This is where the “guidance” begins. This is where I, as a guide, can be in support of what can be the “take away.” What the mind observes in the moments of samadhi (mere minutes in my experience as a witness; often eternity in the participant’s) is not unimportant, yet, as the late Rajanaka Kshemaraja would have it, the moments emerging from samadhi are equally as important as the samadhi experience itself. This is my integration work. It happens in the immediacy of the peak experience.

After the session, when the identifiable phenomena have been consolidated, the participant is left to chop the wood and haul the water. This is when their “work” begins. And so, integration is engaging with that consolidated material. And given that the material is patently personal in nature, integration is a necessarily customised process. Each individual is on a unique path. In a session, their path has just been marked by an extraordinary experience. After the session, I use tracking and coaching to support them in actualising the potential.


to track
1 follow the course or trail of (someone or something), typically in order to find them or note their location at various points
follow and note the course or progress of
• follow a particular course

to coach
prompt or urge (someone) with instructions

What can be called “coaching” and “tracking”, then, is what follows a session with me, whether in subsequent in-person meetings or, more likely, video calls. As sacred witness to what was there in both the samadhi and vyutthana phases, I am able to remind the participant about what was presented (in the time that passed while fully dissolved), what was “presenced” directly after, and why it’s important.

The tracking is together recognising and interpreting the traces, the clues, the signs, that were apparent in the session. Like a trail of breadcrumbs outward (extroversive) from the Centre, the signs of the path are everywhere. Of course, as Daniel Schmidt, creator of the Samadhi films, would say, “the path is you.” Following the breadcrumbs inward (introversive) toward the Centre is always available. And so, the trail’s markings become invaluable.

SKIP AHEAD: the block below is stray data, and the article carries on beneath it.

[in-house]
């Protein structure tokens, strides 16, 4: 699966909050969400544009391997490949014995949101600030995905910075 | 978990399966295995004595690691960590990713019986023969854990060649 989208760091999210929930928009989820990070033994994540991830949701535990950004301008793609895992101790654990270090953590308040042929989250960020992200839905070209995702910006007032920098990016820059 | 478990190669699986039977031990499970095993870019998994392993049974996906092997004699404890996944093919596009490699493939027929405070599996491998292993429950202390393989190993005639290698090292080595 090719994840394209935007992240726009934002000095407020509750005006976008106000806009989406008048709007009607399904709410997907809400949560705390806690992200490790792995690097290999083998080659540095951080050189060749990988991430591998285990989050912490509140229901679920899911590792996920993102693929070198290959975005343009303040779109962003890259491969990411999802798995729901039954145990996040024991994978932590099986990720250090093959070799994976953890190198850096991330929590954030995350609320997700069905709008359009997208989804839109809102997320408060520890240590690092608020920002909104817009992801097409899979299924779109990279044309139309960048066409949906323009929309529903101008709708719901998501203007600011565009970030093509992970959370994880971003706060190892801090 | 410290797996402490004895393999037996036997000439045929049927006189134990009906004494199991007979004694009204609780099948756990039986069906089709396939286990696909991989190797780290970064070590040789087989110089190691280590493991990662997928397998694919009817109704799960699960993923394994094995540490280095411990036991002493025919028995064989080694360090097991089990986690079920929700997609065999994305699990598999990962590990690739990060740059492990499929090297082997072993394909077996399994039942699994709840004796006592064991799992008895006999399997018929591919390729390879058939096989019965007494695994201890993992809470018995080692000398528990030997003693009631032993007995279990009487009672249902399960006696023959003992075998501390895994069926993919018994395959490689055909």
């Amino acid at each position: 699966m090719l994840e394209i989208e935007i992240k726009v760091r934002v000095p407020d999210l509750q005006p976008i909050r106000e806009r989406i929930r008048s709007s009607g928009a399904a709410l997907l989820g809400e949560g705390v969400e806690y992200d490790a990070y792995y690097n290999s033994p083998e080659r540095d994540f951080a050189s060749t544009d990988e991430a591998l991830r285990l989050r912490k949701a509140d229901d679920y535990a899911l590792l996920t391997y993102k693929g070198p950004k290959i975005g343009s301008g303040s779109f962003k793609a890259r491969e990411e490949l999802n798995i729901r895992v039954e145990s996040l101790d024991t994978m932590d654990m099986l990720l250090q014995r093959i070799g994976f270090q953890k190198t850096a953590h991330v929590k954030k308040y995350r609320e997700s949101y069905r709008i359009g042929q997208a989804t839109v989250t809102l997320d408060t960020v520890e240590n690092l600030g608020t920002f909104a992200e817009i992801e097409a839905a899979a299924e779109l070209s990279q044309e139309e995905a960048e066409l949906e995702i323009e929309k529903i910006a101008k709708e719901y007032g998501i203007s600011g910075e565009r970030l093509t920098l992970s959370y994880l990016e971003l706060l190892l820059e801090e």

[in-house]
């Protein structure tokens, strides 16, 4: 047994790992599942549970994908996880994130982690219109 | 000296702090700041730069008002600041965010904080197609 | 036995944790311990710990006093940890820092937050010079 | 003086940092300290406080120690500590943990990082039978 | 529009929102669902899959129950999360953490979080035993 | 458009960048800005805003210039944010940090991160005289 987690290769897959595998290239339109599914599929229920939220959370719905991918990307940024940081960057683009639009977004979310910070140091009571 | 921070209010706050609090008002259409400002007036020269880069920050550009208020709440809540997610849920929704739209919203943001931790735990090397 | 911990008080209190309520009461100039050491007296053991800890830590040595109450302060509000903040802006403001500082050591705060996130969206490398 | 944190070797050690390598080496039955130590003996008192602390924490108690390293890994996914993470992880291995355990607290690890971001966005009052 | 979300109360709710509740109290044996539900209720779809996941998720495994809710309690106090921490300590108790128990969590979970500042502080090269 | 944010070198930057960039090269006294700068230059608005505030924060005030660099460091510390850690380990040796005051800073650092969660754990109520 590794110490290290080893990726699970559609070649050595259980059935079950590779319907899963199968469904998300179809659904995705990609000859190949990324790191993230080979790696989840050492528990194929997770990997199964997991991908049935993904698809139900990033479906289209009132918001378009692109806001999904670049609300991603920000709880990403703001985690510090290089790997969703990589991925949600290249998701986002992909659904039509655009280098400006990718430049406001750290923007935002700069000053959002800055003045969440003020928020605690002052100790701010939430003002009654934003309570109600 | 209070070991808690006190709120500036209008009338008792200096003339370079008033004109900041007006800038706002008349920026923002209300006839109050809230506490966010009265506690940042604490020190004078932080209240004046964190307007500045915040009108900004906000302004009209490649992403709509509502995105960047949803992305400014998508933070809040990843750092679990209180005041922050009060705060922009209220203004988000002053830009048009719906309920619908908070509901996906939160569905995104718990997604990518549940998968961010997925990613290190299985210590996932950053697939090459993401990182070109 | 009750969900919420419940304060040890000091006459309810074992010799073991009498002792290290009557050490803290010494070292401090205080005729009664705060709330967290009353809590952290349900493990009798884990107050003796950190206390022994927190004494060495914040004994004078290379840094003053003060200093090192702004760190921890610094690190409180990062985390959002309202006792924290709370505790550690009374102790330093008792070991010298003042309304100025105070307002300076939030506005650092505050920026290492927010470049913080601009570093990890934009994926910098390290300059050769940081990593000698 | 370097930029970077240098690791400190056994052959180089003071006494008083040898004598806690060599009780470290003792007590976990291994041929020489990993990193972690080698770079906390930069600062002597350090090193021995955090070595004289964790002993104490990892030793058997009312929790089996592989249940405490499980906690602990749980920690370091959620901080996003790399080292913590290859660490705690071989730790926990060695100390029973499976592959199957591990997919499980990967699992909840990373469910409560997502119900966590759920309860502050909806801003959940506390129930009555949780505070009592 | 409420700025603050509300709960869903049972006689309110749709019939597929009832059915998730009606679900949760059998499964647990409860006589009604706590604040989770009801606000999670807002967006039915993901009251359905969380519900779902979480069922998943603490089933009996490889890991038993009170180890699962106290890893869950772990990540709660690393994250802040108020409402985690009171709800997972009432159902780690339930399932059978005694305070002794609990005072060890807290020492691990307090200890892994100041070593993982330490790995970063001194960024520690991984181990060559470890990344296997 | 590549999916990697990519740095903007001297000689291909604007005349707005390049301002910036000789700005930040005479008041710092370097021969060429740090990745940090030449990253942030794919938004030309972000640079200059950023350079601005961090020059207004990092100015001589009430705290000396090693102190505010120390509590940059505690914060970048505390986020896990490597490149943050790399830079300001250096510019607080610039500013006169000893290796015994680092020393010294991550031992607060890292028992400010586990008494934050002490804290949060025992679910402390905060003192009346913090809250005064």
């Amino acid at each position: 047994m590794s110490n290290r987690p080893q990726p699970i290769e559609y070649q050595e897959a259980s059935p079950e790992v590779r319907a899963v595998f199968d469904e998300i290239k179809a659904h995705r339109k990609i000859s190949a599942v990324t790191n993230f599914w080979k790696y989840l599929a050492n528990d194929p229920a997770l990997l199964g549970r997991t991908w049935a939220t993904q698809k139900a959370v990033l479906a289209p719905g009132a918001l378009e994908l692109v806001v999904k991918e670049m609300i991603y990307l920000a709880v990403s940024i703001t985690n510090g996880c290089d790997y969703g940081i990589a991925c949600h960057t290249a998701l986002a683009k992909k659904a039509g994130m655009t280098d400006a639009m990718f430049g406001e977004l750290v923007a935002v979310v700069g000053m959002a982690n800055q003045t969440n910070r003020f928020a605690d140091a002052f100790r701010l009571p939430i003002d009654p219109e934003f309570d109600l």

The crumbs (the material that emerged into perception from the centre) may be thematic; related to repressed memories (biological or otherwise); sublimated behaviour; related to relationship; somatic/physical; theological/philosophical/metaphysical; or any number of such things. I may coach a participant to heed the signs on the path by addressing them in very simple and direct ways. This is a creative and collaborative process, as opposed to a prescriptive one. This is one of my favourite parts of what I do. It’s personalised and customised.


Personal path considerations
Sometimes the intention of the participant is reflected in what arises in the vyutthana phase, sometimes not. Since an intention is created with a certain degree of mindfulness, an experience of mindlessness—if indeed samadhi was realised—doesn’t always yield to what the mind wanted or intended. In other words, despite the intention, the participant and I attend to what arises. Again, sometimes there is an obvious correlation, sometimes not. What can be perceived directly after an experience of the Centre is paramount, and the faith in that primacy helps detach from what the participant wanted. The trope of getting what is needed, not necessarily what was wanted, can apply here.

Sometimes the information gathered before the session is reflected in what arises in the vyutthana phase. Taking in information about what circumstances a participant has lived and how they have been responding to those circumstances is, in many cases, a key component in tracking the material that is present in a session, whether in the samadhi or vyutthana phase. The trick is, as I mention above, not to let what has been gathered prior to the session to override the immediacy and primacy of what happens in session. I allow that whatever presents in the samadhi stage or vyutthanic phase are of greatest importance. I trust the unerringly divine nature of the experience and treat it as clarity itself. I then assist in making it coherent for the participant.